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Levemir’s Approval Means One More Long-Acting Insulin Option for Diabetics


Sep 1, 2005

Levemir will join Lantus (insulin glargine) as a basal insulin option for people with diabetes who take insulin

On June 17, 2005, Novo Nordisk received word from the U.S. Food and Drug Administration (FDA) that their long-acting insulin analog, Levemir (insulin detemir), had received approval. Levemir will join Lantus (insulin glargine) as a basal insulin option for people with diabetes who take insulin.

According to Novo Nordisk, Levemir provides up to a 24-hour duration of action and has been shown to cause little weight change.

A New Drug Application (NDA) for Levemir for pediatric indication is currently under review by the FDA. For full prescribing information, log on to www.novonordisk-us.com.


About Levemir

Levemir, a clear, soluble, long-acting insulin analog, is indicated for once- or twice-daily subcutaneous injection, depending on blood glucose control and insulin requirements throughout the day. Levemir provides a relatively flat action profile.

Levemir should not be mixed with any other insulins in the same syringe. Novo Nordisk reports that mixing Levemir with NovoLog (insulin aspart), a rapid-acting insulin analog, resulted in about a 40 percent reduction in AUC (area under the curve) at zero to two hours after injection and Cmax (maximum serum concentration) for NovoLog, compared to separate injections when the ratio of NovoLog to Levemir was less than 50 percent. In summary, if Levemir is mixed with other insulin preparations, the profile of action of one or both of the insulins may change.

Levemir can also be used as stand-alone therapy, added to oral antidiabetic agents, or used in combination with a rapid-acting insulin.

—D. Trecroci
—C. Onufer, RN, MA, BC-ADM, CDE


Alan Moses (pictured) is the associate vice president of medical affairs for Novo Nordisk, Inc. We asked him a few questions about Levemir and its indications.

For which patient population is Levemir indicated?

Levemir is indicated for once- or twice-daily subcutaneous administration in the treatment of adult patients with type 1 and type 2 diabetes mellitus who require basal (long-acting coverage) insulin for the control of hyperglycemia. Levemir can be used with oral antidiabetic agents in type 2 diabetes and with short- or rapid-acting insulins in type 1 and type 2 diabetes. Additionally, a New Drug Application for Levemir for pediatric indication is currently under review by the FDA.

How is Levemir revolutionary for insulin-using diabetics?

Levemir is the first soluble long-acting (basal) insulin analog designed to incorporate a fatty acid directly into the insulin molecule to produce a change in the insulin absorption characteristics. The fatty acid causes the insulin molecules to stick more tightly together and thus be absorbed more slowly. In addition, the fatty acid causes the insulin to bind to the major blood protein albumin to help delay its absorption into the circulation and to delay its clearance from the circulation.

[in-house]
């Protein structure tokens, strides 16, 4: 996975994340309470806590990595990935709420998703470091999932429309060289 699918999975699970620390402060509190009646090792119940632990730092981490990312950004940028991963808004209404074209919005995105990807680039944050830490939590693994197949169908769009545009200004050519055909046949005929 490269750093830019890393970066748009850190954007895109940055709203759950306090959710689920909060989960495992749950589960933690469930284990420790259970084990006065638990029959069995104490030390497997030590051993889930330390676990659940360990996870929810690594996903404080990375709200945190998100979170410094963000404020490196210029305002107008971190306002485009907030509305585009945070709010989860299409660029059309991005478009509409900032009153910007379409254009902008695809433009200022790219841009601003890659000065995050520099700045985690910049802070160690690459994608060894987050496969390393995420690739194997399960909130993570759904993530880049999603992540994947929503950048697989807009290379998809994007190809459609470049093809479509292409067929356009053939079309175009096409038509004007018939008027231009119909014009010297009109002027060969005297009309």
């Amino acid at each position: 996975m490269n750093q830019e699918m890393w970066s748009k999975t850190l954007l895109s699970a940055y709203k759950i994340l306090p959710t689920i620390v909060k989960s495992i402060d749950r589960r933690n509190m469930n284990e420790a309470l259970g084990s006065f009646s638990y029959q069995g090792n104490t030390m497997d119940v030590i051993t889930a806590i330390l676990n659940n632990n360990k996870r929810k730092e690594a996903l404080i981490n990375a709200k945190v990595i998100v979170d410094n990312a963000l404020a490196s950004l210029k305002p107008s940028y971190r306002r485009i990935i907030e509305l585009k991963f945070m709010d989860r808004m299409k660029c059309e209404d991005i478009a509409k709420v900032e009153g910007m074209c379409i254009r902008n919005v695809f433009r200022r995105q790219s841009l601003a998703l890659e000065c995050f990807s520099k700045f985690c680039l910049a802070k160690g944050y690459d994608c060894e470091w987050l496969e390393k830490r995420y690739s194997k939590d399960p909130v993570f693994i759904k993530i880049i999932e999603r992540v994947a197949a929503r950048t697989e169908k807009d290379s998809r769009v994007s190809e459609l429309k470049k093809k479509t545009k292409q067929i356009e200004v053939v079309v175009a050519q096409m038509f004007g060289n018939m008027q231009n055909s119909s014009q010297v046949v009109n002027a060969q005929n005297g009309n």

The design of this insulin analog creates an insulin that is absorbed with a reproducible and relatively flat pattern. When tested in patients with type 2 diabetes on oral agents, Levemir was able to achieve optimal mean A1C levels at the end of the study of approximately 6.6% with little or no weight gain. Additionally, Levemir is the first insulin product to obtain a PI label featuring data from “treat to target” studies in which the goal of achieving a target A1C of 7% or less, as recommended by the American Diabetes Association, was reached in clinical efficacy studies. The company’s emphasis on “treat to target” results underlines the company’s commitment to providing physicians with all of the tools necessary for delivering the best individualized insulin regimens to meet specific patient needs.

A recent abstract at the ADA says basal insulins are effective when used twice daily. What are your thoughts about Levemir being administered twice daily, and for which patients would this be most beneficial?

Levemir can be administered once or twice daily. The dose of Levemir should be adjusted according to blood glucose measurements. The dosage and frequency of administration of Levemir should be individualized based on the physician’s advice, in accordance with the needs of the patient. For patients treated with Levemir once daily, the dose should be administered with the evening meal or at bedtime. For patients who require twice-daily dosing for effective blood glucose control, the evening dose can be administered either with the evening meal, at bedtime or 12 hours after the morning dose.

As with all insulins, close glucose monitoring is recommended during the transition and in the initial weeks thereafter.


Levemir Factoid

Clinical trial participants using Levemir were able to consistently achieve A1C levels of approximately 6.6% at the end of the study with little or no weight gain.

Source: Novo Nordisk


Categories: A1c Test, Blood Glucose, Diabetes, Diabetes, Food, Insulin, Lantus, Losing weight, Novo Nordisk, Syringes, Type 2 Issues



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Sep 1, 2005

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